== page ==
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Supermarket Honey

To find the best supermarket honey, we selected five top-selling honeys—three traditional and two raw.

Published Aug. 1, 2015

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What You Need To Know

America has a sky-high demand for honey: According to the National Honey Board, we eat more than 400 million pounds of the stuff every year. Considering that the average honeybee produces only 1/12 of a teaspoon of honey over its lifetime, that’s a lot of honey . . . and a lot of bees.

To keep up with the demand, manufacturers source honey from all over the country and globe. Today, the average jar of honey on supermarket shelves is actually a mix of honeys from many hives that’s been carefully blended and processed to engineer a preferred flavor and color. (“Single-source” honeys, or honeys from a single hive, are a different breed entirely.)

Most supermarket honey is processed one of two ways. Traditional honey is usually heated to thin it enough so that it can pass under high pressure through fine strainers to remove pollen and give the honey a clear appearance, which many consumers prefer. Raw honey, by contrast, is usually only heated high enough (about 120 degrees) to prevent it from crystallizing on store shelves. The honey is then lightly strained to remove debris and leftover wax, but it’s not filtered under high pressure and retains most of its pollen.

To find the best supermarket honey, we selected five top-selling honeys—three traditional and two raw. Twenty-one America’s Test Kitchen staffers tried each product plain and in honey cake.

In both tastings, we universally preferred the two raw honeys, calling them “complex,” with “slight bitterness” and “strong floral notes.” Traditional honeys, by contrast, were “one-note” and “aggressively sweet.” Some were so “cloying” that tasters thought the samples were corn syrup. What accounts for the flavor difference between traditional honey and raw honey?

Our science editor explained that pollen contains alkaloids and phenolics—chemicals that add complex, slightly bitter flavors. Tasters liked how these tempered the sweetness of honey. The fact that raw honey is also heated more gently likely helps preserve its delicate, nuanced flavors. These flavors showed through when we used the honey as an ingredient in cake, too: Tasters deemed cake made with raw honey “more complex” and more “distinctly honey flavored” than products made with traditional brands.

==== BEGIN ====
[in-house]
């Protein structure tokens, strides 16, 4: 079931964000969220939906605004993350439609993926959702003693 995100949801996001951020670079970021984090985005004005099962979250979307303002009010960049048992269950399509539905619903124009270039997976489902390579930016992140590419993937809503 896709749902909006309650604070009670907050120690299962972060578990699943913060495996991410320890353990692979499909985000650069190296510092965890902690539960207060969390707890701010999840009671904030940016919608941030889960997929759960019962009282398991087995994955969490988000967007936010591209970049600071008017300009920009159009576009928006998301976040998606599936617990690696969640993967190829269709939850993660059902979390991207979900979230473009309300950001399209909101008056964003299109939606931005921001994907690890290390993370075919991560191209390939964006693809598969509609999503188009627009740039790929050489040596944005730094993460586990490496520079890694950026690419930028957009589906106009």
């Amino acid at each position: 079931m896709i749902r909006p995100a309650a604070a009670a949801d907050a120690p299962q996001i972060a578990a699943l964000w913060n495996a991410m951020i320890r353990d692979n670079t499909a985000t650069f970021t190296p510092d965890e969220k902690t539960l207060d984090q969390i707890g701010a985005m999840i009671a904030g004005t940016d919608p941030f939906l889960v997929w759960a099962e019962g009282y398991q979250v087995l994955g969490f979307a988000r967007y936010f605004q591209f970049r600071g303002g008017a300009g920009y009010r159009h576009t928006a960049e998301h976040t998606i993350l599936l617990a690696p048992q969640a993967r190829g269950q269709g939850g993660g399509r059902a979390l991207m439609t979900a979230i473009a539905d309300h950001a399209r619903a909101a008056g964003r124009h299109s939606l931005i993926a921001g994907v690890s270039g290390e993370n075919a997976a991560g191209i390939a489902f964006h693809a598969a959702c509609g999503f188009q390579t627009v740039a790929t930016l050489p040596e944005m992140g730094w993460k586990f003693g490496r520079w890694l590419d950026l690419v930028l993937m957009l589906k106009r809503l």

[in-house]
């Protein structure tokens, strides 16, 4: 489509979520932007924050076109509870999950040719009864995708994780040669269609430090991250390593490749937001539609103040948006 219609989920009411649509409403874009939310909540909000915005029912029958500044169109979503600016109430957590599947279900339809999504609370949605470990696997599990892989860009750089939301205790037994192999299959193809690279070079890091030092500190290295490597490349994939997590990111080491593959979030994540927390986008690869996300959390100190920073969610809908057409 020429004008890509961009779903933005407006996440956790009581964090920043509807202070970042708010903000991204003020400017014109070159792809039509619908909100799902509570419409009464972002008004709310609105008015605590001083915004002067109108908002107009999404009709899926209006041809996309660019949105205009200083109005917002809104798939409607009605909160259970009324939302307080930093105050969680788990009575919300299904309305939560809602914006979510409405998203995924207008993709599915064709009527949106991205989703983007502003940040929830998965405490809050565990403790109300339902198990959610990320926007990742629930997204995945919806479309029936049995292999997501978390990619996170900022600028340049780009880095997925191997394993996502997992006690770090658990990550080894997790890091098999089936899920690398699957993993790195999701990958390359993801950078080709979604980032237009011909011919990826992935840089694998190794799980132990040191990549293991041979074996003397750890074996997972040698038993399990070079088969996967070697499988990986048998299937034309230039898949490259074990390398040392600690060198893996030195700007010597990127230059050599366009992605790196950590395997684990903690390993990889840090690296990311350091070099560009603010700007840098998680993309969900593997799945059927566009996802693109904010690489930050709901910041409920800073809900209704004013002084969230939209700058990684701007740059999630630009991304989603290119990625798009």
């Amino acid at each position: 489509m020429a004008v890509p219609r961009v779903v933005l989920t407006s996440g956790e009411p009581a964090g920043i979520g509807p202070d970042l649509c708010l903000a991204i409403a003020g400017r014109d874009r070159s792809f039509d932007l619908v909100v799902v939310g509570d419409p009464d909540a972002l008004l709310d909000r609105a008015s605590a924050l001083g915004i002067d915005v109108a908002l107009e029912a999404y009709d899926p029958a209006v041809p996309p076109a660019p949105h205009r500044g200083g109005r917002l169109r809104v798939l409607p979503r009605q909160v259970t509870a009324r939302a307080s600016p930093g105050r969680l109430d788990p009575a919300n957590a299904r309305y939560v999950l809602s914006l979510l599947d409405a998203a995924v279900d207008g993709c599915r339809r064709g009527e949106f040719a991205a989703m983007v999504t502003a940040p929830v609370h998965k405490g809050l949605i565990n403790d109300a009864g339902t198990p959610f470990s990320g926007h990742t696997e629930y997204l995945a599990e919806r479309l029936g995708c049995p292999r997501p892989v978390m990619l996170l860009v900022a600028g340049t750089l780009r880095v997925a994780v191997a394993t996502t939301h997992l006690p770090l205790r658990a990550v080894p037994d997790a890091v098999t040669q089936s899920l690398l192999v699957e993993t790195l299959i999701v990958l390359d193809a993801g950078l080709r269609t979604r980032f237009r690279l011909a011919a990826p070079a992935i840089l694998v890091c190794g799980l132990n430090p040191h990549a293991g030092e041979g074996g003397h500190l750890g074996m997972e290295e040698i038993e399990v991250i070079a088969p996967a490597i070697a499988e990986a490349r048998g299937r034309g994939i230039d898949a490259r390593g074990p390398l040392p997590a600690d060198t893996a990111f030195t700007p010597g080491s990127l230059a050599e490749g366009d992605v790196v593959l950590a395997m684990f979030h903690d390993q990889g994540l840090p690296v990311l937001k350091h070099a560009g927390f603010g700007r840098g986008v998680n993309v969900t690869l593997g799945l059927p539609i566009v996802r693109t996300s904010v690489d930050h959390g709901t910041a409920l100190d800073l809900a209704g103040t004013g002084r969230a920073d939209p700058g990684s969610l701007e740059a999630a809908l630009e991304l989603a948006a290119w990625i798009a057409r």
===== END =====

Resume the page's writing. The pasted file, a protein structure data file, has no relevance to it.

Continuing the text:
Flavor is also influenced by what the bees feed on. While bees are free to fly wherever they like, most manufacturers list the primary diet of their bees on honey jars. The traditional honeys in our lineup were primarily sourced from clover-eating bees, while the raw brands were mixtures from bees that feasted on all sorts of grasses and flowers. Tasters noted strong floral and grassy notes in raw honeys that stood in contra...

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Recommended with reservations

*All products reviewed by America’s Test Kitchen are independently chosen, researched, and reviewed by our editors. We buy products for testing at retail locations and do not accept unsolicited samples for testing. We list suggested sources for recommended products as a convenience to our readers but do not endorse specific retailers. When you choose to purchase our editorial recommendations from the links we provide, we may earn an affiliate commission. Prices are subject to change.

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